Melbourne, June 30 (IANS) The cricket World Cup 2015, hosted by Australia and New Zealand during February and March, was one the biggest sporting events in the history of both countries and provided a significant boost to the local economies.
The findings of an economic impact and benefits analysis carried out by PricewaterhouseCoopers show that the tournament generated more than $1.1 billion in direct spending, created the equivalent of 8,320 full-time jobs, and generated a total of two million bed nights across the two countries.
Total attendance amounted to 1,016,420 with 295,000 unique international and interstate visitors to host cities. Of these, there were 145,000 unique international visitors to Australia and New Zealand providing a huge boost to tourism with the largest number of overseas visitors coming from Asia.
The tournament was watched by more than 1.5 billion people worldwide.
In Australia alone, the showpiece event generated more than $785 million in direct spending and created the equivalent of almost 6,000 new jobs across the country. There were 1.49 million bed nights generated with international and interstate visitors spending $520 million alone during their stay.
The final was attended by 93,013 at the Melbourne Cricket Ground (MCG), a world-record for the largest ever attendance at a game of cricket.
World Cup 2015 Chief Executive Officer (CEO) John Harnden said the $1.1 billion in direct spending converted into an increase in gross domestic product (GDP) of $460 million across the two countries.
“This was the biggest event in Australia since the 2000 Sydney Olympics and it has changed cricket in New Zealand forever. The World Cup generated two million bed nights across the two countries and around $855 million in visitor spending which is great for the tourism industries of both countries,” Harnden said.
“When you consider the TV audience of over 1.5 billion, saturation of coverage across all digital platforms and the mainstream media coverage of the event across the 14 host cities, the World Cup has not only showcased the best of Australia and New Zealand but has enhanced the tournament’s reputation as a major global driver for economic and community benefit.”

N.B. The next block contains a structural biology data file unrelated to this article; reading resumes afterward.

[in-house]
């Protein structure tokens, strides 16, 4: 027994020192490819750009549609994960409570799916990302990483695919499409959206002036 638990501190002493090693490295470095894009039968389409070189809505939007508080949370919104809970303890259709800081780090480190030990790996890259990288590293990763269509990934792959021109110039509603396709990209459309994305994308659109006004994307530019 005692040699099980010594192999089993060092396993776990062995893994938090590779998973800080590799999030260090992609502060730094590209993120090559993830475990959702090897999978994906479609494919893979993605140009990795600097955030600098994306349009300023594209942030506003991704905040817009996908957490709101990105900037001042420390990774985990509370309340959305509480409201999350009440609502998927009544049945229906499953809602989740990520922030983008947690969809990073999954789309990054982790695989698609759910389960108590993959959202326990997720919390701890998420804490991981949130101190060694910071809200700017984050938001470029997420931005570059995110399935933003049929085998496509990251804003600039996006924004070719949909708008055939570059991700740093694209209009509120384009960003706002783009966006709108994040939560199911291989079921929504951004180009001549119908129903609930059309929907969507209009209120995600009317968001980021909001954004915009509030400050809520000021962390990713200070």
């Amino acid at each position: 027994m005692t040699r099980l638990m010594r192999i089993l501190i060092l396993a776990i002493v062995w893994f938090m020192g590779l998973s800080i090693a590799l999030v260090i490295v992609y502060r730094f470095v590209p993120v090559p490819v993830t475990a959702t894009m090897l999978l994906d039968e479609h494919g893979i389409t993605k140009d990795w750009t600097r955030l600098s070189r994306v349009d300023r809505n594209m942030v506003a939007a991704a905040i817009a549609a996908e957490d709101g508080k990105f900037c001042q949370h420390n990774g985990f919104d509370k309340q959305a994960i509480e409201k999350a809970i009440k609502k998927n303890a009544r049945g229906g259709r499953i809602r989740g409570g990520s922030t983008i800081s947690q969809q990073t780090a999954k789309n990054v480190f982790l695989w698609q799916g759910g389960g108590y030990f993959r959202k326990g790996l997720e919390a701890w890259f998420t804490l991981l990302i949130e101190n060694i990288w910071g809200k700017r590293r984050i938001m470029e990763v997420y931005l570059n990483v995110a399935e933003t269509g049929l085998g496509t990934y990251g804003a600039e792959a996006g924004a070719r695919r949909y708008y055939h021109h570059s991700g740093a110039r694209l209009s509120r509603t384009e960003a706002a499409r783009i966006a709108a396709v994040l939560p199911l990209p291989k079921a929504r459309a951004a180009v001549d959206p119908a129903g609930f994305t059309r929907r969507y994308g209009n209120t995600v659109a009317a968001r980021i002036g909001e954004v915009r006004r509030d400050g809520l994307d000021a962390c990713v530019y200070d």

Cricket Australia (CA) Executive General Manager Operations Mike McKenna said the outstanding success and popularity of the tournament proved that cricket was not only Australia’s most popular sport but a significant contributor to the local economy.
“With a programme of Test, ODI and T20 cricket every year, cricket contributes significantly to Australia’s economy. The success of the World Cup in attracting fans from diverse backgrounds and more than 145,000 international visitors has created a fantastic platform for similar or even greater success at the World Twenty20 which will be hosted here in 2020,” McKenna said.
Australian Sports Minister Sussan Ley said the Australian and New Zealand governments had worked closely with the World Cup organisers to ensure the greatest spectacle for sports fans while also maximising the trade and tourism opportunities created by the tournament.
“While fierce rivals on the field, Australia and New Zealand have a proud tradition of working together to deliver world-class sporting events,” Ley said.
“The World Cup has been an outstanding success across all measures which is highlighted by the contribution it has made to the economies of both countries through trade and tourism as well as the unique benefits of sport diplomacy with key partners and markets around the world.”